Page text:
Literary Hub

Anne Applebaum on How Coronavirus May Compound our Current Crisis of Democracy

The coronavirus pandemic is dramatically disrupting not only our daily lives but society itself. This show features conversations with some of the world’s leading thinkers and writers about the deeper economic, political, and technological consequences of the pandemic. It’s our new daily podcast trying to make longterm sense out of the chaos of today’s global crisis.

On today’s episode, Anne Applebaum, staff writer for The Atlantic and a Pulitzer-prize winning historian, discusses how the current crisis is changing the very structure of life in the United States

From the episode:

Anne Applebaum: So that is a very, very real and important possibility. One of the reasons why some very harsh measures are being taken is that there are politicians who wish to portray themselves as doing something very definitive, harsh, and serious, whether or not it actually works. Actually the example I gave in the article … that I wrote a couple of days ago is actually the closing of the Polish border, which was done very chaotically. It left all kinds of people stranded all over the place. It led to a huge backlog and long lines of people at the border waiting to cross over, which was not healthy and not safe at all at this particular moment. But the temptation, particularly in places like like Poland or like Hungary and the US, where we are behind in terms of the science and in terms of the medical ways of coping with this.

The temptation to do dramatic authoritarian gestures is going to be very strong, and we have one already in Hungary where the government has put forward a law that would give the prime minister, essentially the government and the ruling party, the chance to essentially ignore all laws. They don’t have to obey by any existing law. It’s not clear why they need this power, but this is the power they have given themselves to. and they’ve accused anybody in the opposition who’s against this measure. They’ve accused them of being pro-virus. If you’re in favor of health and safety, then you’re in favor of giving us these extra powers. Of course, it’s unclear how long this would last, it’s unclear why they really needed it, and it’s unclear how else it might be used. You can imagine gestures like that mean. The Trump administration and the Department of Justice has also talked about we need powers to arrest people without normal procedures, as if this was a terrorist event or a war. I don’t see why we need to give them that. What do they need that for right now? The only treason I can think of is that it will allow you to allow people to break the law or allow people to evade rule of law for other reasons.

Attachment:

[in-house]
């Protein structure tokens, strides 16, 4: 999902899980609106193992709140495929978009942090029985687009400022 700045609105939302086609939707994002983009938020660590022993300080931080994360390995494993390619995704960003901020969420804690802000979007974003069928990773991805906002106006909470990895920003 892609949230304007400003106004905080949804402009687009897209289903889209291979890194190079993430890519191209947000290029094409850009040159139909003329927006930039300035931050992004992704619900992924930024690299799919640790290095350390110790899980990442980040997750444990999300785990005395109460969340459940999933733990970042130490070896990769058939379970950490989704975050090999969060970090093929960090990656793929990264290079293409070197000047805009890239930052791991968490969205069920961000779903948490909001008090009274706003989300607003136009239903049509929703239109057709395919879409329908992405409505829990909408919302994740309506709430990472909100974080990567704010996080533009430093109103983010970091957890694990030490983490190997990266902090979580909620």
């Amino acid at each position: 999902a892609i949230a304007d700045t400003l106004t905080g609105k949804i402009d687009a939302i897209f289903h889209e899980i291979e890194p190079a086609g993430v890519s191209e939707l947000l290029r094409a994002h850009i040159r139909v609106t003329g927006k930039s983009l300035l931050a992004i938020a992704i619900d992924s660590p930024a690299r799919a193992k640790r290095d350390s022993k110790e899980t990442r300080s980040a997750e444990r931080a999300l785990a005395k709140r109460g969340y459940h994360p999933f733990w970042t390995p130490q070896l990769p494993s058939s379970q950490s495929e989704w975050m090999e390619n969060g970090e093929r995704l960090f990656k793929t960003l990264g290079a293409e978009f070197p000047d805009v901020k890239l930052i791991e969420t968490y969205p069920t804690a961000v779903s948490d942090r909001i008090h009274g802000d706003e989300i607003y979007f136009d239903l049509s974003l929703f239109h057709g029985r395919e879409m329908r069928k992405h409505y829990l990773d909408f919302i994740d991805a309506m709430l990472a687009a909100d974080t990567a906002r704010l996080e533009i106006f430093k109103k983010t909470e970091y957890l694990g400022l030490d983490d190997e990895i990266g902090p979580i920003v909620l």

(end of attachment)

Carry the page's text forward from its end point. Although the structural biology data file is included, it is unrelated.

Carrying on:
In events like this in history, we started talking a little bit about Venice. Historically, people have been willing to give up certain kinds of freedom in exchange for safety at these kinds of times of crisis. Many people are doing that consensually, like in San Francisco or in Washington, D.C. or in even in London. People are consensually agreeing to go along with it for a limited period of time in the understanding of the public good. Just like people in South Korea have agreed that if you have been diagnosed with coronavirus, you put an app in your phone and you agree to be tracked. All that is fine as long as there are definitive limits, as long as you can retrieve your privacy or retrieve your data once it’s over, and as long as they’re clear end dates and that it’s controlled by elected legislatures, by the rule of law. So this doesn’t have to be a crisis for liberal democracy, but it could be.

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Anne Applebaum is a staff writer for The Atlantic and a Pulitzer-prize winning historian. She is also a Senior Fellow of International Affairs and Agora Fellow in Residence at the Johns Hopkins School of Advanced International Studies, where she co-directs LSE Arena, a program on disinformation and 21st century propaganda. A Washington Post columnist for fifteen years and a former member of the editorial board, she has also worked as the Foreign and Deputy Editor of the Spectator magazine in London, as the Political Editor of the Evening Standard, and as a columnist at Slate and at several British newspapers, including the Daily and Sunday Telegraphs. From 1988-1991 she covered the collapse of communism as the Warsaw correspondent of the Economist magazine and the Independent newspaper.

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